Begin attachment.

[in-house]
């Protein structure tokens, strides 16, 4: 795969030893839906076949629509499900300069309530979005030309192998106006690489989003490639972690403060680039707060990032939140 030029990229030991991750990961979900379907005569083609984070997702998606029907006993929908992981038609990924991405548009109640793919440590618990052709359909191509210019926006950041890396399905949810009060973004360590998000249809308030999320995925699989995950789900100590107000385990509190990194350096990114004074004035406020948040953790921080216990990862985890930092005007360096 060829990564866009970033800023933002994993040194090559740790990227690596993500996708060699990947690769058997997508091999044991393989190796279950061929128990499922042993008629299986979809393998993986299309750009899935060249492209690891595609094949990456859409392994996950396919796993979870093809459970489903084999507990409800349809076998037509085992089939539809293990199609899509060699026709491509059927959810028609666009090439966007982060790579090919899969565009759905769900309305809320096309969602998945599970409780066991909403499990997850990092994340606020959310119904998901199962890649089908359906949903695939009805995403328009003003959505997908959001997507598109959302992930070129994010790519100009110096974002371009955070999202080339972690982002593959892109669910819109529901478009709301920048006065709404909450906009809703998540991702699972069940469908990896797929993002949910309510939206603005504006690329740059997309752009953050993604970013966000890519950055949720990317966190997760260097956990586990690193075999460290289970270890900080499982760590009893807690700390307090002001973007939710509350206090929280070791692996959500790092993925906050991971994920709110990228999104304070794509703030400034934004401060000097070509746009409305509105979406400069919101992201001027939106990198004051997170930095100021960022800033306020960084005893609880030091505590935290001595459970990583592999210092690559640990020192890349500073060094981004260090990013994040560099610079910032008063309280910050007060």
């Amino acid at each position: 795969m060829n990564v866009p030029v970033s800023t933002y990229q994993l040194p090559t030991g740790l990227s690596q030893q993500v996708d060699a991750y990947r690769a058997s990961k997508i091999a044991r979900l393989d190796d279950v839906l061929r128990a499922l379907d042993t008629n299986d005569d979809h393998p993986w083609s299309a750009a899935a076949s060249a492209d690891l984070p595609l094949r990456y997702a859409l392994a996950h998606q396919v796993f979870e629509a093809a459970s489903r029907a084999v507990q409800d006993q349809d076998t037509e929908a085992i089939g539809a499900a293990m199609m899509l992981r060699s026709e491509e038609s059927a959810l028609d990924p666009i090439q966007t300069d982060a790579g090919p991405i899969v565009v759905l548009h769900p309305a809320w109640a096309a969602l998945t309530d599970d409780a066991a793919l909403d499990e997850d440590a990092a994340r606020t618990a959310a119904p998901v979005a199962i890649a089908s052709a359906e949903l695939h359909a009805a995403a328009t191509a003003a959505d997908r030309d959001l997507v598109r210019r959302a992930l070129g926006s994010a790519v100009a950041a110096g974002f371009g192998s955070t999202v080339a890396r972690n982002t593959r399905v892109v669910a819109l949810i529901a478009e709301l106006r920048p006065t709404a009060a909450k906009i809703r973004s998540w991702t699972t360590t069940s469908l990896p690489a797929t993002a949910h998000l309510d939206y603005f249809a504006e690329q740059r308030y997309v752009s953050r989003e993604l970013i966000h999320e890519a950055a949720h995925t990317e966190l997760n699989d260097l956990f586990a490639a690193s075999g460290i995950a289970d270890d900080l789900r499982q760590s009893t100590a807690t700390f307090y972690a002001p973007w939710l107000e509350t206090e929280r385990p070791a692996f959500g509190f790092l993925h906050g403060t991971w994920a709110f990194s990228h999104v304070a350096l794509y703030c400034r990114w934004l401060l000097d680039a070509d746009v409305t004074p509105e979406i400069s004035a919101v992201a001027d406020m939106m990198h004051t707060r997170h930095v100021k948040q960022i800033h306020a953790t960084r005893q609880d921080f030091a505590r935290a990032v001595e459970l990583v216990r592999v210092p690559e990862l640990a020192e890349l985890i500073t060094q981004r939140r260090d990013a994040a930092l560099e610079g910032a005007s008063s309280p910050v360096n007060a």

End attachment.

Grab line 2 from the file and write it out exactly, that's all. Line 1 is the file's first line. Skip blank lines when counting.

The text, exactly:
């Protein structure tokens, strides 16, 4: 795969030893839906076949629509499900300069309530979005030309192998106006690489989003490639972690403060680039707060990032939140 030029990229030991991750990961979900379907005569083609984070997702998606029907006993929908992981038609990924991405548009109640793919440590618990052709359909191509210019926006950041890396399905949810009060973004360590998000249809308030999320995925699989995950789900100590107000385990509190990194350096990114004074004035406020948040953790921080216990990862985890930092005007360096 060829990564866009970033800023933002994993040194090559740790990227690596993500996708060699990947690769058997997508091999044991393989190796279950061929128990499922042993008629299986979809393998993986299309750009899935060249492209690891595609094949990456859409392994996950396919796993979870093809459970489903084999507990409800349809076998037509085992089939539809293990199609899509060699026709491509059927959810028609666009090439966007982060790579090919899969565009759905769900309305809320096309969602998945599970409780066991909403499990997850990092994340606020959310119904998901199962890649089908359906949903695939009805995403328009003003959505997908959001997507598109959302992930070129994010790519100009110096974002371009955070999202080339972690982002593959892109669910819109529901478009709301920048006065709404909450906009809703998540991702699972069940469908990896797929993002949910309510939206603005504006690329740059997309752009953050993604970013966000890519950055949720990317966190997760260097956990586990690193075999460290289970270890900080499982760590009893807690700390307090002001973007939710509350206090929280070791692996959500790092993925906050991971994920709110990228999104304070794509703030400034934004401060000097070509746009409305509105979406400069919101992201001027939106990198004051997170930095100021960022800033306020960084005893609880030091505590935290001595459970990583592999210092690559640990020192890349500073060094981004260090990013994040560099610079910032008063309280910050007060």